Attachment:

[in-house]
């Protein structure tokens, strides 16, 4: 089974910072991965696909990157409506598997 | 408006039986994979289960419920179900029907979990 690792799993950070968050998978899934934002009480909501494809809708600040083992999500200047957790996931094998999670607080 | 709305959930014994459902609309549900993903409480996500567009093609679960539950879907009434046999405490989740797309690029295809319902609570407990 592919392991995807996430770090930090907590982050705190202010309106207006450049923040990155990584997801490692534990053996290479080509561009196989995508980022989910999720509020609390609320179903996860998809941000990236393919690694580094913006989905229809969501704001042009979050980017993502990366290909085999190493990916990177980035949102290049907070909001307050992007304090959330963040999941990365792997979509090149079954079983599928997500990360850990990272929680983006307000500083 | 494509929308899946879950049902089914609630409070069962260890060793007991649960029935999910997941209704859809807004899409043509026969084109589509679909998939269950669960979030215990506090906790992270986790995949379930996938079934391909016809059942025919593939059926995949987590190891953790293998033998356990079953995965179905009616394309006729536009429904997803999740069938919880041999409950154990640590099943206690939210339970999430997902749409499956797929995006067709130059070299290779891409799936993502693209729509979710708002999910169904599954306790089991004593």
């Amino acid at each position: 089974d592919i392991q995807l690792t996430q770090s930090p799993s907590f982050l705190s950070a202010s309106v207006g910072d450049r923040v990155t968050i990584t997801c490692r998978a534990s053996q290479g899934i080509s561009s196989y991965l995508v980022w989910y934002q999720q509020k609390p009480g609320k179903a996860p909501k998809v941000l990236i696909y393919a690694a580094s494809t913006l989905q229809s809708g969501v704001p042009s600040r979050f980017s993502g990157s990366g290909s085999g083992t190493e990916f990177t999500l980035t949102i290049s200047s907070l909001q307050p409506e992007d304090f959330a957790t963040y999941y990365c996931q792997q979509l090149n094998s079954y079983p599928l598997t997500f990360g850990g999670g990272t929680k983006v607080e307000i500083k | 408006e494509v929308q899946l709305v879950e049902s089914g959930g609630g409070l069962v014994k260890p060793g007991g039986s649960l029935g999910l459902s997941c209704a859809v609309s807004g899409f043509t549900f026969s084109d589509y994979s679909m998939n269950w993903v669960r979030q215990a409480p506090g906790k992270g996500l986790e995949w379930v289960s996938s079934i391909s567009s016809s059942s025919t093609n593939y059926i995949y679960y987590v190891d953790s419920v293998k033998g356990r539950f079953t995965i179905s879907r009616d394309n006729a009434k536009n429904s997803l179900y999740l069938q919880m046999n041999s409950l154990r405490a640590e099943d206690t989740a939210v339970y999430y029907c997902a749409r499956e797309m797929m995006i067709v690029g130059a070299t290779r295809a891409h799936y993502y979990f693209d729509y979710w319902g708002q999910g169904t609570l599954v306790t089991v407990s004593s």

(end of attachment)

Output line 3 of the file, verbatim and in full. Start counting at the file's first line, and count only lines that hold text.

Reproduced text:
């Amino acid at each position: 089974d592919i392991q995807l690792t996430q770090s930090p799993s907590f982050l705190s950070a202010s309106v207006g910072d450049r923040v990155t968050i990584t997801c490692r998978a534990s053996q290479g899934i080509s561009s196989y991965l995508v980022w989910y934002q999720q509020k609390p009480g609320k179903a996860p909501k998809v941000l990236i696909y393919a690694a580094s494809t913006l989905q229809s809708g969501v704001p042009s600040r979050f980017s993502g990157s990366g290909s085999g083992t190493e990916f990177t999500l980035t949102i290049s200047s907070l909001q307050p409506e992007d304090f959330a957790t963040y999941y990365c996931q792997q979509l090149n094998s079954y079983p599928l598997t997500f990360g850990g999670g990272t929680k983006v607080e307000i500083k | 408006e494509v929308q899946l709305v879950e049902s089914g959930g609630g409070l069962v014994k260890p060793g007991g039986s649960l029935g999910l459902s997941c209704a859809v609309s807004g899409f043509t549900f026969s084109d589509y994979s679909m998939n269950w993903v669960r979030q215990a409480p506090g906790k992270g996500l986790e995949w379930v289960s996938s079934i391909s567009s016809s059942s025919t093609n593939y059926i995949y679960y987590v190891d953790s419920v293998k033998g356990r539950f079953t995965i179905s879907r009616d394309n006729a009434k536009n429904s997803l179900y999740l069938q919880m046999n041999s409950l154990r405490a640590e099943d206690t989740a939210v339970y999430y029907c997902a749409r499956e797309m797929m995006i067709v690029g130059a070299t290779r295809a891409h799936y993502y979990f693209d729509y979710w319902g708002q999910g169904t609570l599954v306790t089991v407990s004593s």